There are three kinds of dreams that occur regularly: dreams involving water, dreams where I am either naked or in my underwear somewhere in public (and I’ve read that this is not uncommon), and dreams where I’m back in the Air Force. I like the water dreams, even though they sometimes produce anxiety. Most of them involve the ocean, with huge waves crashing on the beach. Sometimes I’m safely observing the power of all this water from a distance, only to have a series of waves reach me anyway. Sometimes I’m on the beach, trying to get away from the waves. Once in a while I’m caught underwater, holding my breath, desperately trying to surface. With this kind of dream, one of two things happens. Either I wake up, gasping for air (I’ve actually been holding my breath while asleep) or, miracle of miracles! I find I can breathe underwater. That’s almost as much fun as flying.

The Air Force dreams are powerful in a different way. Sometimes I’m young again, sometimes I’m my current age. Regardless of which it is, though, I’m married to Debby and there’s an overwhelming feeling of separation, of loss. I have six months or two years or four years before I’ll be out and I have to put my life on hold to serve out my enlistment.

Nonetheless, I love my dreams. They make my nights as interesting and as enjoyable as my days. My life is richer because of them.

 

And, to finish up this week, another installment of “If Only I Could Draw!”

Cartoon #23: A man is on his hands and knees in his garden. By his side is a box marked “Slug Trap”. The caption: “Every month Archie gathers slugs for his famous banana slug bread.”

 

Cartoon #27: A man is standing at a kitchen counter, ready to put a slice of bread into a toaster. Caption: “OK bread, you’re toast!”

SEE Y’ALL NEXT WEEK…

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8 Comments leave one →
  1. Bob Seidensticker permalink
    May 30, 2011 4:26 pm

    I heard of a debate between two psychologists about the vividness of dreams. Dr. A said that dreams were as vivid as real life and Dr. B said the opposite. One day Dr. A was driving along and looking up at the trees. The sun was shining behind the leaves, and he marveled at the sparkling light. He thought, “This is beautiful. I’m almost beginning to think that Dr. B is right. Dreams could never be this vivid.”

    And then he woke up.

  2. May 30, 2011 5:01 pm

    That story jogged my memory. On occasion, I’ve had dreams where I’m asking myself if it’s a dream or am I really awake. Just about the time I’m convinced I’m awake, not dreaming, like Dr. A., I wake up. Very disconcerting, because then I have to ask myself again, am I dreaming? Or awake?

  3. Ayanna permalink
    June 1, 2011 12:47 am

    I think the reason no one notices you flying in your dreams is ‘cuz they’re flying too! What, you think you’re the only dream-inhabitant who’s levitating off the ground? ;-P

    • June 1, 2011 11:41 pm

      As I think it about it, I am the only one flying. All others are clearly walking. They’re MY dreams after all. But they are MY dreams so maybe I’m just not letting anyone else fly.

      Dave

  4. NRJ permalink
    June 1, 2011 6:13 pm

    I used to have recurring dreams of running to escape from things, usually occurring in the same buildings – large buildings with seemingly endless rooms, doors and hallways. Normally it was some menacing person or persons from whom I was running – but I can’t call them nightmares because I either escaped into some outdoors area, or, when about to be “captured” or trapped for some reason I never understood, I would realize it was just a dream – although I don’t remember waking up, only that I could recall that I knew it was a dream and became content and would sometimes even continue the “adventure” with a secure feeling that I was in a dream and couldn’t be harmed. These dreams were probably most prevelant during my teen years, but continued at times into my twenties, and rarely but sometimes even later. Other than those, I don’t much recall my dreams, although I know I still have them, because I often wake up from one thinking how interesting or peculiar or strange it was, and telling myself that I should remember this one and write it down tomorrow – but then I always forget it and only remember that I had one I should have remembered. I always say I don’t dream because I can’t recall them later, but in hindsight I do remember having dreams, I just can’t tell you what they were because they have disappeared into the night (or early morning). I do know how vivid and real they can be, and can certainly recall on many occasions knowing (at the time) how impossible the reality of the dream was. I wish had your sense of recall, because I know they would make interesting stories of a sort. You should try using yours to write some fictional night novels.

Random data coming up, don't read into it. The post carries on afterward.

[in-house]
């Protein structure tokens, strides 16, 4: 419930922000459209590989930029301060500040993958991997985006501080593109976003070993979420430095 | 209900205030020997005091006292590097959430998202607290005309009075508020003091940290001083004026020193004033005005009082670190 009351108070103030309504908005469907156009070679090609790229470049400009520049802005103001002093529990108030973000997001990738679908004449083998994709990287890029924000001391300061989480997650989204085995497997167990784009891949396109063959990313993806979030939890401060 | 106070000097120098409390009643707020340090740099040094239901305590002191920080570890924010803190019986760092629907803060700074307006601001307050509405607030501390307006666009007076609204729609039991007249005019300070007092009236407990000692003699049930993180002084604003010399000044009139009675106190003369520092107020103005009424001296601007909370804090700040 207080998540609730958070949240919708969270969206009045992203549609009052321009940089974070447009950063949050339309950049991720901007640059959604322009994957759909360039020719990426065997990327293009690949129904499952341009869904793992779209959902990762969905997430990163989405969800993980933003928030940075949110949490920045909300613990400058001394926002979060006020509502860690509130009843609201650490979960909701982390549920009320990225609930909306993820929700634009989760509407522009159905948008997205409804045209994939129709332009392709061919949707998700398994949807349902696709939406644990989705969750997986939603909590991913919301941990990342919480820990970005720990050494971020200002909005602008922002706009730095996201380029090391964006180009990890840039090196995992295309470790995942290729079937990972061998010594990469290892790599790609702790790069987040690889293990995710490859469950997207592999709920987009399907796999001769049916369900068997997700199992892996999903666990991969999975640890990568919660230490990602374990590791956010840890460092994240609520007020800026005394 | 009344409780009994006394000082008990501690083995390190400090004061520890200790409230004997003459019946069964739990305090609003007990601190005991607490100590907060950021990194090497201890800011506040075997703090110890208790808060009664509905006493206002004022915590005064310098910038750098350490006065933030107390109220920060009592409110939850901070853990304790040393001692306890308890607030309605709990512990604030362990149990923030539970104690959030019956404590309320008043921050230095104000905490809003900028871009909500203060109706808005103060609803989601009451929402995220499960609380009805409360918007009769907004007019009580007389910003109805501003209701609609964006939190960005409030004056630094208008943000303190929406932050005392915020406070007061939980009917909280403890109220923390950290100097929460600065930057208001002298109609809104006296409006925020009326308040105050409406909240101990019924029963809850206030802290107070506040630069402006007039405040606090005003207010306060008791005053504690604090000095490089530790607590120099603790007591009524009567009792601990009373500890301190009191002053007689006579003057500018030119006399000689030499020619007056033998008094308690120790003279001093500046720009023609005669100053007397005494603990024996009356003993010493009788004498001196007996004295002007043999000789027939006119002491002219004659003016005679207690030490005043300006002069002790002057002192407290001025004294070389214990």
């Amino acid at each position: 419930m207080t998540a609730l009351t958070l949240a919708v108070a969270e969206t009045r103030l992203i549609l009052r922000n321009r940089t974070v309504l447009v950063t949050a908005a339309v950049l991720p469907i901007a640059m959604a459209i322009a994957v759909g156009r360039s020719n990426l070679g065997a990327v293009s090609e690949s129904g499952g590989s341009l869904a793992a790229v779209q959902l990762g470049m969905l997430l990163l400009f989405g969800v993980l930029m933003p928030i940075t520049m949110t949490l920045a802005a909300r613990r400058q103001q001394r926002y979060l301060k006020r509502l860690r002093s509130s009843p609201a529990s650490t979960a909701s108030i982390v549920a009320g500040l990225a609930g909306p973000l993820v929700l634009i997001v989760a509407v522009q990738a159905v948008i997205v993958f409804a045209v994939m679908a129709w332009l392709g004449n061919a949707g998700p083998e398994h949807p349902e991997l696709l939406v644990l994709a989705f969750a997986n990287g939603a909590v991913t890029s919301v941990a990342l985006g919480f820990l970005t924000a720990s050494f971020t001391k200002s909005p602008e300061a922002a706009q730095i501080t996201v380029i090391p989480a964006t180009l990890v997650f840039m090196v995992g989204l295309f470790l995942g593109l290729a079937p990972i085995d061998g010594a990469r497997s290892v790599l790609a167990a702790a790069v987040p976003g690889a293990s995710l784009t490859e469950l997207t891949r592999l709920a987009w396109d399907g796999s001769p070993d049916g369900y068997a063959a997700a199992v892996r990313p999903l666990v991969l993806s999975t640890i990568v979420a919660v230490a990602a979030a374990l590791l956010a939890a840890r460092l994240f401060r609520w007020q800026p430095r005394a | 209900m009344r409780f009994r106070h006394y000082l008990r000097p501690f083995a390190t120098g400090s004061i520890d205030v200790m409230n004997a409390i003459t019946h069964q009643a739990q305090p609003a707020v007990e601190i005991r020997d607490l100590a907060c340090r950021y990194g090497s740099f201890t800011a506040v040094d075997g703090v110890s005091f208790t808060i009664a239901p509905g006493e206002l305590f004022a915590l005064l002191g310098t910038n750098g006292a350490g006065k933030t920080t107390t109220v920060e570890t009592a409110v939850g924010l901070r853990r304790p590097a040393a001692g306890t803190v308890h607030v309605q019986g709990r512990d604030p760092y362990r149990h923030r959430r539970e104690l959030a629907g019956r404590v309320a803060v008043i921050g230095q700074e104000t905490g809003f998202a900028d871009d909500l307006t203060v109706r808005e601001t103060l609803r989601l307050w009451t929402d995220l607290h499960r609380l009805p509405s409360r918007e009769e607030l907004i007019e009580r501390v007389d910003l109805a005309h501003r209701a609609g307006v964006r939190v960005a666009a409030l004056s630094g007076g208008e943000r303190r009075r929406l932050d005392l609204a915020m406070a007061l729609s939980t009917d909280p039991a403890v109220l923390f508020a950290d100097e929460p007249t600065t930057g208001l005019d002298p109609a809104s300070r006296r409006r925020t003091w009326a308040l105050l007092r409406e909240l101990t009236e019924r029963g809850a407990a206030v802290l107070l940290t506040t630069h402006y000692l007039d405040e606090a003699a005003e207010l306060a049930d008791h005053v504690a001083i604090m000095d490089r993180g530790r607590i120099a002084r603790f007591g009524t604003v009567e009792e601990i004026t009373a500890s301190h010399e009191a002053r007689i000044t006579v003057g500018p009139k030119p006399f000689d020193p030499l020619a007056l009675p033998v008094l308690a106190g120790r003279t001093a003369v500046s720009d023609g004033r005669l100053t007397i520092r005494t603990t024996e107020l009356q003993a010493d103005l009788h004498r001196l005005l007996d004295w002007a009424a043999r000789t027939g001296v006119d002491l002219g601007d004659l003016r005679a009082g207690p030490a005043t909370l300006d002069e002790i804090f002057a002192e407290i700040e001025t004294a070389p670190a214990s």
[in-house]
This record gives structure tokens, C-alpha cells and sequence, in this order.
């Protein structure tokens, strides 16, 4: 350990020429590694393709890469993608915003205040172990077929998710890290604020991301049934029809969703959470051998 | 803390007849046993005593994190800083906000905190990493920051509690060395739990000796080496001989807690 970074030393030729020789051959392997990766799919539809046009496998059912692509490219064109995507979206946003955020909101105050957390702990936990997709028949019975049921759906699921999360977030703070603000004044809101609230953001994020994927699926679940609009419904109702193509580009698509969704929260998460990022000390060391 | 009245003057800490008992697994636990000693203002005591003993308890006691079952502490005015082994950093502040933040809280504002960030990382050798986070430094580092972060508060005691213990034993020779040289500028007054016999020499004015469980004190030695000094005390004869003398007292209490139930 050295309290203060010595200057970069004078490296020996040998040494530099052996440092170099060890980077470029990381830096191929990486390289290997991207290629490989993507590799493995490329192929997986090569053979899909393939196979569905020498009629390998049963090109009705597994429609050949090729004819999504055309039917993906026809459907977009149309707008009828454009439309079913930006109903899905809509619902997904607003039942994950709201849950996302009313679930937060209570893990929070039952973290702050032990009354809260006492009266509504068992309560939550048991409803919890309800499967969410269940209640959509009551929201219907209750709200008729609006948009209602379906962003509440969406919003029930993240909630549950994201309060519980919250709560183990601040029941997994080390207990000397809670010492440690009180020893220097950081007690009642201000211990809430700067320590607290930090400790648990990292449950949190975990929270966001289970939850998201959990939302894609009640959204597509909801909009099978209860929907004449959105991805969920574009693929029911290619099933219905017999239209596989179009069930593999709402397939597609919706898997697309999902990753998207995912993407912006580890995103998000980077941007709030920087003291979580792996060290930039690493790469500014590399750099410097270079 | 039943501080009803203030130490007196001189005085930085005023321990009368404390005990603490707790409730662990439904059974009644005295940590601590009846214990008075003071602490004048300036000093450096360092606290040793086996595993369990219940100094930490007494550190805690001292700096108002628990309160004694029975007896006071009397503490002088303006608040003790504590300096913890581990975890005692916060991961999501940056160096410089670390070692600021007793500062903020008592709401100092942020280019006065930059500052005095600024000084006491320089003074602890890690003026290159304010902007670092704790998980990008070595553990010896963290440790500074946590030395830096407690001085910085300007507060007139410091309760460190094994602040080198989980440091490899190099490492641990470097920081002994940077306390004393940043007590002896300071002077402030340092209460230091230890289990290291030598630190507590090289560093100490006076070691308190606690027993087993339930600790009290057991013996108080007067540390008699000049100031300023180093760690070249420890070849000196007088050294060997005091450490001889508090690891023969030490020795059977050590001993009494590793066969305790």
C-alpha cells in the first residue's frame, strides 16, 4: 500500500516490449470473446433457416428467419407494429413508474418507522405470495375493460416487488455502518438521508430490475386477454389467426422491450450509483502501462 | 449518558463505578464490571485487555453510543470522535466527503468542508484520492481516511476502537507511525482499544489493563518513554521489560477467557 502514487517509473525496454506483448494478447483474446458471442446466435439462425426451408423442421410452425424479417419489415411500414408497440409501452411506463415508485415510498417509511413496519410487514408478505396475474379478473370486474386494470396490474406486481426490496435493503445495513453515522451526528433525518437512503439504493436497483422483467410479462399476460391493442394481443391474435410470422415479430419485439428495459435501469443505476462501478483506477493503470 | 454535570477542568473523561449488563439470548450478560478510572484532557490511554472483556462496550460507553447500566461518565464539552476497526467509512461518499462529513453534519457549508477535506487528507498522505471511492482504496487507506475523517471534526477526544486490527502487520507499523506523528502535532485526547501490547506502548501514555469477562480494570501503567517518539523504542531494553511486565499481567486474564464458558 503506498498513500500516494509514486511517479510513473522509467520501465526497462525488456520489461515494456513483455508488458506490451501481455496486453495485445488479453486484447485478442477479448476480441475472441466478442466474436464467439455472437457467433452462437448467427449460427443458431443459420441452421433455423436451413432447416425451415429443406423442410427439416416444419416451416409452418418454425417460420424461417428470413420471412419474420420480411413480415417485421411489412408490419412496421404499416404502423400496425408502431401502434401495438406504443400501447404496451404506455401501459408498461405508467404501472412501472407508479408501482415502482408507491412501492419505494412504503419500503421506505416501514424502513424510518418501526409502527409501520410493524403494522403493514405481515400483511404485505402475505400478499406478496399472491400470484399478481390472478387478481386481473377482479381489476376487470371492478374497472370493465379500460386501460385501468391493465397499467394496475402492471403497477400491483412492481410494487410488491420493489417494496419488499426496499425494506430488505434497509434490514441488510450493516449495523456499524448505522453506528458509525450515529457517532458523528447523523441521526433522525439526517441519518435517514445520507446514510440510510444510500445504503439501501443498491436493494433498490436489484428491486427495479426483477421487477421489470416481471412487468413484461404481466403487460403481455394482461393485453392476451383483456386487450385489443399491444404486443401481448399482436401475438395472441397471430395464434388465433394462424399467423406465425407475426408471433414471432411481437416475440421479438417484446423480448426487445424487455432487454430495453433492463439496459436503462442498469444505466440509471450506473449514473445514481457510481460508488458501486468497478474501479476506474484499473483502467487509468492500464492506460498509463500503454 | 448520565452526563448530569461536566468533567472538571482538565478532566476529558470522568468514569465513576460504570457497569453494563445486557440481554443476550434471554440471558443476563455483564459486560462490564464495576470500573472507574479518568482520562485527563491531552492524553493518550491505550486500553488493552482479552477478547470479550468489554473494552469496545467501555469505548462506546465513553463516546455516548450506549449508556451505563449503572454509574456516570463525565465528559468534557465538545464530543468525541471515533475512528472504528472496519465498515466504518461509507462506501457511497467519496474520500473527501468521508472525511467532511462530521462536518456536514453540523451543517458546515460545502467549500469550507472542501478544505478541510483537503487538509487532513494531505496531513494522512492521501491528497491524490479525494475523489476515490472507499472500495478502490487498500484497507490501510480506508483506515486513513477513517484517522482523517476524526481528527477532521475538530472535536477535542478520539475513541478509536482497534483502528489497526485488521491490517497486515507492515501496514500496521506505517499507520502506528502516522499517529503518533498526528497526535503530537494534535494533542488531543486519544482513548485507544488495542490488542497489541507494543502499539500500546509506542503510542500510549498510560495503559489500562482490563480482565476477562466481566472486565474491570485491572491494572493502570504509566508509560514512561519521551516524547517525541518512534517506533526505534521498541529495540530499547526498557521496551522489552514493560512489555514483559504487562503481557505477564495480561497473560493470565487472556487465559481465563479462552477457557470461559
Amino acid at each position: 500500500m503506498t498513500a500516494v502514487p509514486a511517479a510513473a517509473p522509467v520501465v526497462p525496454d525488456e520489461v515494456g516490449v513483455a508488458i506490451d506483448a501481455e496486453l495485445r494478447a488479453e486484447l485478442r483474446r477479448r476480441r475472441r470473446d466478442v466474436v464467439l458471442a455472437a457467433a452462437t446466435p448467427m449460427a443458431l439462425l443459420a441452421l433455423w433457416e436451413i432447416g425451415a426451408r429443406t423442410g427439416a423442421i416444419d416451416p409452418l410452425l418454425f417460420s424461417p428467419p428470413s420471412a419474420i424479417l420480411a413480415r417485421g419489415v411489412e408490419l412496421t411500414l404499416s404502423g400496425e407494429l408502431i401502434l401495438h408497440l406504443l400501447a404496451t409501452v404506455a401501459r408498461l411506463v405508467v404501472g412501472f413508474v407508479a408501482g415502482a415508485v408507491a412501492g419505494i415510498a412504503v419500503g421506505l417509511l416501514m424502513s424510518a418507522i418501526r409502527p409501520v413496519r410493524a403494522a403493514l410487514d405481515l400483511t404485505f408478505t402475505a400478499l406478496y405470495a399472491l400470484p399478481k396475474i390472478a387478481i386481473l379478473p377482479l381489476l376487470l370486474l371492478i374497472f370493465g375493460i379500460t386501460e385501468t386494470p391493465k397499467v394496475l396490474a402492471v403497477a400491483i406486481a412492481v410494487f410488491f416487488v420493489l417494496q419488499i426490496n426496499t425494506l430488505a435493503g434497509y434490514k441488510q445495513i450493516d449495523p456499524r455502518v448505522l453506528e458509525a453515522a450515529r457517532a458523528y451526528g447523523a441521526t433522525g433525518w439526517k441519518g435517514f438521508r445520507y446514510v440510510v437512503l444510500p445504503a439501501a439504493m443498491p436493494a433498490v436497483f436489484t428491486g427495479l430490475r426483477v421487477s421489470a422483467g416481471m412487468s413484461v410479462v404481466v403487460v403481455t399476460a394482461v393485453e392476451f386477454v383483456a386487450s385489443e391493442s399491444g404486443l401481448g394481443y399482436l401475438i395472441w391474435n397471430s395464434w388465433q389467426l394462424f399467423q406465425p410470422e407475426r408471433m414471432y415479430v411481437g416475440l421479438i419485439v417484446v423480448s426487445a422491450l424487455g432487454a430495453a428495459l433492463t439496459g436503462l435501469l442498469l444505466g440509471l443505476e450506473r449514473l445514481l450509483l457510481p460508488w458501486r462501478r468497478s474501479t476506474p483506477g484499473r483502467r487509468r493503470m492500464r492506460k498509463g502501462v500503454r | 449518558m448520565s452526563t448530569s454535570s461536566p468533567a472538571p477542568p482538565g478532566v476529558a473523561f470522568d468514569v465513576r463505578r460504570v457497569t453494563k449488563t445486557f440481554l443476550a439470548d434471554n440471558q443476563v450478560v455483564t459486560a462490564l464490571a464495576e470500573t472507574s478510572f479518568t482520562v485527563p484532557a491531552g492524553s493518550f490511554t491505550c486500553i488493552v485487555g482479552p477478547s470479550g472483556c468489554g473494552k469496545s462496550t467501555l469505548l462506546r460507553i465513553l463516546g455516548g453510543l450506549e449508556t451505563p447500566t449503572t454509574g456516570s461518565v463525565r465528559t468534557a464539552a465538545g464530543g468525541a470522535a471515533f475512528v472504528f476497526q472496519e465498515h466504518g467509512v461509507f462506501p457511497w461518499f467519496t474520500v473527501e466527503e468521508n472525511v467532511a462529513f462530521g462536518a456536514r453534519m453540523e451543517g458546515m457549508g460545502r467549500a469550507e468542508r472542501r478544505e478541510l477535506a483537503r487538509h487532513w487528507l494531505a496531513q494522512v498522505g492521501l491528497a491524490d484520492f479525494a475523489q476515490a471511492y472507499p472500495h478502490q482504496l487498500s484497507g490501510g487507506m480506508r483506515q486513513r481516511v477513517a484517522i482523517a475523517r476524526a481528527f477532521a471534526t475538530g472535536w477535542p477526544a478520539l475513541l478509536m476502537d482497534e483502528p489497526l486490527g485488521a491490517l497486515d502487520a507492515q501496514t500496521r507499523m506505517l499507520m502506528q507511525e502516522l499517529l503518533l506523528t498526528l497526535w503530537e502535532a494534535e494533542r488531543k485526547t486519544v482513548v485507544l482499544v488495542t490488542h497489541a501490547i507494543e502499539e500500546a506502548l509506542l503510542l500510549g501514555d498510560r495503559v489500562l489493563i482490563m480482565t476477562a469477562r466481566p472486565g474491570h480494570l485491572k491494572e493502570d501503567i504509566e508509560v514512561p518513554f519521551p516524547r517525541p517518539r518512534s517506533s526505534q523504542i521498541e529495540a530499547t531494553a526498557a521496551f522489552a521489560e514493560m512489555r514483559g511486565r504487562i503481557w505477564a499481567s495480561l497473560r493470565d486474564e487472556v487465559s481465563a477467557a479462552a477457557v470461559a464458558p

• June 1, 2011 11:46 pm

      Remembering dreams is something you probably have to work at, make a conscious effort on awakening. And even then you won’t remember all your dreams and probably not even all of any one dream. I like the possibility of stories based on my dreams. Gimme a title for a dream-story about Adolf sitting in a tree singing Flat Foot Floogie.

      Dave

      • NRJ permalink
        June 2, 2011 5:59 am

        I think you should write a lengthy novel called “Slim Adolph’s Guitar Foot”

  5. June 2, 2011 11:28 pm

    I think I like “Crotchety Adolf” better.